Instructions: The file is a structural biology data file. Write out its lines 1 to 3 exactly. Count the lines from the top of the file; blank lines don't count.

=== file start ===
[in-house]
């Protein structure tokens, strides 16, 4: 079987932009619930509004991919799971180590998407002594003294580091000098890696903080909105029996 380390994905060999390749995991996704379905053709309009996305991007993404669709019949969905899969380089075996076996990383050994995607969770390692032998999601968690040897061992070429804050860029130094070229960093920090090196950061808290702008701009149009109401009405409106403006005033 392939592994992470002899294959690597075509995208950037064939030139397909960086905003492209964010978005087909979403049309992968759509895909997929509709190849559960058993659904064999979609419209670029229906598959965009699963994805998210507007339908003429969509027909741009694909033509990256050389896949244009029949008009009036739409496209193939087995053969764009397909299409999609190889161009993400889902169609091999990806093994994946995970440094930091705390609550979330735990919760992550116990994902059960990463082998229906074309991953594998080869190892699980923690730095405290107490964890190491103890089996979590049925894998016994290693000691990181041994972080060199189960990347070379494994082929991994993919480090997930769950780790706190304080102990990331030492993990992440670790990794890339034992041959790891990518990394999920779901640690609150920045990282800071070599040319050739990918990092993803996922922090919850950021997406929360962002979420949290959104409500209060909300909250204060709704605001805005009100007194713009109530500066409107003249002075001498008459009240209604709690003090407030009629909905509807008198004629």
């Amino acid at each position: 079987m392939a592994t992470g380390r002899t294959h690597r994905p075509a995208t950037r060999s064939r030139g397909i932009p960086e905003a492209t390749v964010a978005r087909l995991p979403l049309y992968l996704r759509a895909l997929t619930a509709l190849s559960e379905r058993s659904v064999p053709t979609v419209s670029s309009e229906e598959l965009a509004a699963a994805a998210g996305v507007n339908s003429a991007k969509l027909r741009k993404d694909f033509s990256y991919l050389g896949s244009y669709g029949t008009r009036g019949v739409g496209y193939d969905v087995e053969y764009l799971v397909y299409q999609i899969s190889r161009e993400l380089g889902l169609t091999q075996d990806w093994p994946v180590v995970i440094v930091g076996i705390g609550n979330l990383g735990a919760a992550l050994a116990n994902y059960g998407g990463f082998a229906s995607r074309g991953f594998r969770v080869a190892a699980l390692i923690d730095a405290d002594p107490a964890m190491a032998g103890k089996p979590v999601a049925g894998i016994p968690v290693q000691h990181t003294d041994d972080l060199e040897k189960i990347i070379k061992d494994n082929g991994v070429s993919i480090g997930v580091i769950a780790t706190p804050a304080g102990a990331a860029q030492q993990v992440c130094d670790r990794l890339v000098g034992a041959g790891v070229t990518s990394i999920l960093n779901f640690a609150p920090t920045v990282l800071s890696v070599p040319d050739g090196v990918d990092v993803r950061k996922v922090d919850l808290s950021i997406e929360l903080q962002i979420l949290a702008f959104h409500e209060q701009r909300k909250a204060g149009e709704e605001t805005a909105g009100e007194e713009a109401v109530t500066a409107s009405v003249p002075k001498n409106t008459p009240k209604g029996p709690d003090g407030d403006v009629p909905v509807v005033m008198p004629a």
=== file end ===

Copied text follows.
[in-house]
């Protein structure tokens, strides 16, 4: 079987932009619930509004991919799971180590998407002594003294580091000098890696903080909105029996 380390994905060999390749995991996704379905053709309009996305991007993404669709019949969905899969380089075996076996990383050994995607969770390692032998999601968690040897061992070429804050860029130094070229960093920090090196950061808290702008701009149009109401009405409106403006005033 392939592994992470002899294959690597075509995208950037064939030139397909960086905003492209964010978005087909979403049309992968759509895909997929509709190849559960058993659904064999979609419209670029229906598959965009699963994805998210507007339908003429969509027909741009694909033509990256050389896949244009029949008009009036739409496209193939087995053969764009397909299409999609190889161009993400889902169609091999990806093994994946995970440094930091705390609550979330735990919760992550116990994902059960990463082998229906074309991953594998080869190892699980923690730095405290107490964890190491103890089996979590049925894998016994290693000691990181041994972080060199189960990347070379494994082929991994993919480090997930769950780790706190304080102990990331030492993990992440670790990794890339034992041959790891990518990394999920779901640690609150920045990282800071070599040319050739990918990092993803996922922090919850950021997406929360962002979420949290959104409500209060909300909250204060709704605001805005009100007194713009109530500066409107003249002075001498008459009240209604709690003090407030009629909905509807008198004629």
């Amino acid at each position: 079987m392939a592994t992470g380390r002899t294959h690597r994905p075509a995208t950037r060999s064939r030139g397909i932009p960086e905003a492209t390749v964010a978005r087909l995991p979403l049309y992968l996704r759509a895909l997929t619930a509709l190849s559960e379905r058993s659904v064999p053709t979609v419209s670029s309009e229906e598959l965009a509004a699963a994805a998210g996305v507007n339908s003429a991007k969509l027909r741009k993404d694909f033509s990256y991919l050389g896949s244009y669709g029949t008009r009036g019949v739409g496209y193939d969905v087995e053969y764009l799971v397909y299409q999609i899969s190889r161009e993400l380089g889902l169609t091999q075996d990806w093994p994946v180590v995970i440094v930091g076996i705390g609550n979330l990383g735990a919760a992550l050994a116990n994902y059960g998407g990463f082998a229906s995607r074309g991953f594998r969770v080869a190892a699980l390692i923690d730095a405290d002594p107490a964890m190491a032998g103890k089996p979590v999601a049925g894998i016994p968690v290693q000691h990181t003294d041994d972080l060199e040897k189960i990347i070379k061992d494994n082929g991994v070429s993919i480090g997930v580091i769950a780790t706190p804050a304080g102990a990331a860029q030492q993990v992440c130094d670790r990794l890339v000098g034992a041959g790891v070229t990518s990394i999920l960093n779901f640690a609150p920090t920045v990282l800071s890696v070599p040319d050739g090196v990918d990092v993803r950061k996922v922090d919850l808290s950021i997406e929360l903080q962002i979420l949290a702008f959104h409500e209060q701009r909300k909250a204060g149009e709704e605001t805005a909105g009100e007194e713009a109401v109530t500066a409107s009405v003249p002075k001498n409106t008459p009240k209604g029996p709690d003090g407030d403006v009629p909905v509807v005033m008198p004629a």